Instrument Training

Instrument rating refers to the qualifications that a pilot must have in order to fly under IFR (Instrument Flight Rules). It requires additional training and instruction beyond what is required for a Private Pilot certificate or Commercial Pilot certificate, including rules and procedures specific to instrument flying, additional instruction in meteorology, and more intensive training in flight solely by reference to instruments. Testing consists of a written exam and a practical test (known more commonly as the check ride). The check ride is divided into an oral component to verify that the applicant understands the theory of instrument flying and an actual flight to ensure the pilot possesses the practical skills required for safe IFR flight.


  1. Hold at least a private pilot certificate.
  2. Be able to read, write, and converse fluently in English.
  3. Hold a current medical Certificate
  4. Receive and log ground training from an authorized instructor or complete a home-study course.
    Subjects include:

    1. FARs
    2. IFR-related items in the AIM
    3. ATC system and procedures
    4. IFR navigation
    5. Use of IFR charts
    6. Aviation weather
    7. Operating under IFR
    8. Recognition of critical weather
    9. Aeronautical Decision Making (ADM)
    10. Crew Resource Management (CRM)
  5. Pass the FAA instrument rating knowledge test with a score of 70% or better.
  6. Accumulate flight experience (FAR 61.65):
    1. 50 hr. of cross-country flight time as pilot in command, of which at least 10 hr. must be in airplanes:
      • The 50 hr. includes solo cross-country time as a student pilot, which is logged as pilot-in-command time.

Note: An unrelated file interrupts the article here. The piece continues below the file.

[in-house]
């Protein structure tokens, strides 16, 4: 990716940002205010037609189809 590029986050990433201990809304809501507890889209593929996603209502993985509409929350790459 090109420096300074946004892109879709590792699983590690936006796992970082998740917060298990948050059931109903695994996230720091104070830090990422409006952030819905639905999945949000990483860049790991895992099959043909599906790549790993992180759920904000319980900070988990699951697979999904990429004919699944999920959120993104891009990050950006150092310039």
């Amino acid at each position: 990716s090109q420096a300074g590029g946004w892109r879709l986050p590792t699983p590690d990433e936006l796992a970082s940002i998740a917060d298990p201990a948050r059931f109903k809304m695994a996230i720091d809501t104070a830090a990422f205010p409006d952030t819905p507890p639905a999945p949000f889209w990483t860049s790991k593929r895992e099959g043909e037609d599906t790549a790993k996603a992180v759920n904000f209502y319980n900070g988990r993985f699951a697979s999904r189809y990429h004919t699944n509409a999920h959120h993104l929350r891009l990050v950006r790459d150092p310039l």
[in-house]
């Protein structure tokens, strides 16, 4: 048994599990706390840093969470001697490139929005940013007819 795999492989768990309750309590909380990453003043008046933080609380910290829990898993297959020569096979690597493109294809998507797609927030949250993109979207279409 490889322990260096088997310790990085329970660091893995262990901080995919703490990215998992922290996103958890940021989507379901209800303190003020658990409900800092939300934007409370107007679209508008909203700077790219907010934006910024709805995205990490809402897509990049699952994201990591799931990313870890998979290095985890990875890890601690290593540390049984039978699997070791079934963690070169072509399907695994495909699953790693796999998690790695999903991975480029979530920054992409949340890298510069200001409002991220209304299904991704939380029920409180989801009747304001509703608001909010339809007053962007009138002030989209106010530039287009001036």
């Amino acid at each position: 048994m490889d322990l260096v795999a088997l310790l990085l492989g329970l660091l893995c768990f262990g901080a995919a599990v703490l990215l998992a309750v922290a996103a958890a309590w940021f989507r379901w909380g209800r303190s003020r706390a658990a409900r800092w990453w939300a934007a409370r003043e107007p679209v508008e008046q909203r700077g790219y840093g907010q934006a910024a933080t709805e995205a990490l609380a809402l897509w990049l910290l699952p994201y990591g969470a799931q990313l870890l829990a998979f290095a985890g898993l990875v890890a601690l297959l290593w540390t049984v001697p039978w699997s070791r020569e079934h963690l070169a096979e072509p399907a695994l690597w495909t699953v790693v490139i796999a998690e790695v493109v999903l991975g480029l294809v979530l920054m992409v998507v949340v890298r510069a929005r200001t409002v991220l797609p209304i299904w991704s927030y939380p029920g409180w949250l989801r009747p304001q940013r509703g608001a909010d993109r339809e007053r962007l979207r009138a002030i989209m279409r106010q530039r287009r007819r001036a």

• Each cross-country must have a landing at an airport that was at least a straight-line distance of more than 50 NM from the original departure point.
    2. A total of 40 hr. of actual or simulated instrument time in the areas of operation listed in 7. below, including:
      1. 15 hr. of instrument flight training from a CFII (CFII is an instructor who is authorized to give instrument instruction) days preceding the practical test
      2. Cross-country flight procedures that include at least one cross-country flight in an airplane that is performed under IFR and consists of:
        • A distance of at least 250 NM along airways or ATC-directed routing
        • An instrument approach at each airport
        • Three different kinds of approaches with the use of navigation systems
      3. If the instrument training was provided by a CFII, a maximum of 20hr. may be accomplished in an approved flight simulator or flight training device.
      4. Use our Instrument Pilot Flight Maneuvers and Practical Test Prep book from your first flight lesson to your practical test. We outline and illustrate each flight maneuver you will perform during your flight training and explain the common errors associated with each flight maneuver.
  7. Demonstrate flight proficiency (FAR 61.65). You must receive and log training, as well as obtain a logbook sign-off (endorsement) from your CFII on the following areas of operation:
    1. Preflight preparation
    2. Preflight procedures
    3. Air traffic control clearances and procedures
    4. Flight by reference to instruments
    5. Navigation systems
    6. Instrument approach procedures
    7. Emergency operations
    8. Postflight procedures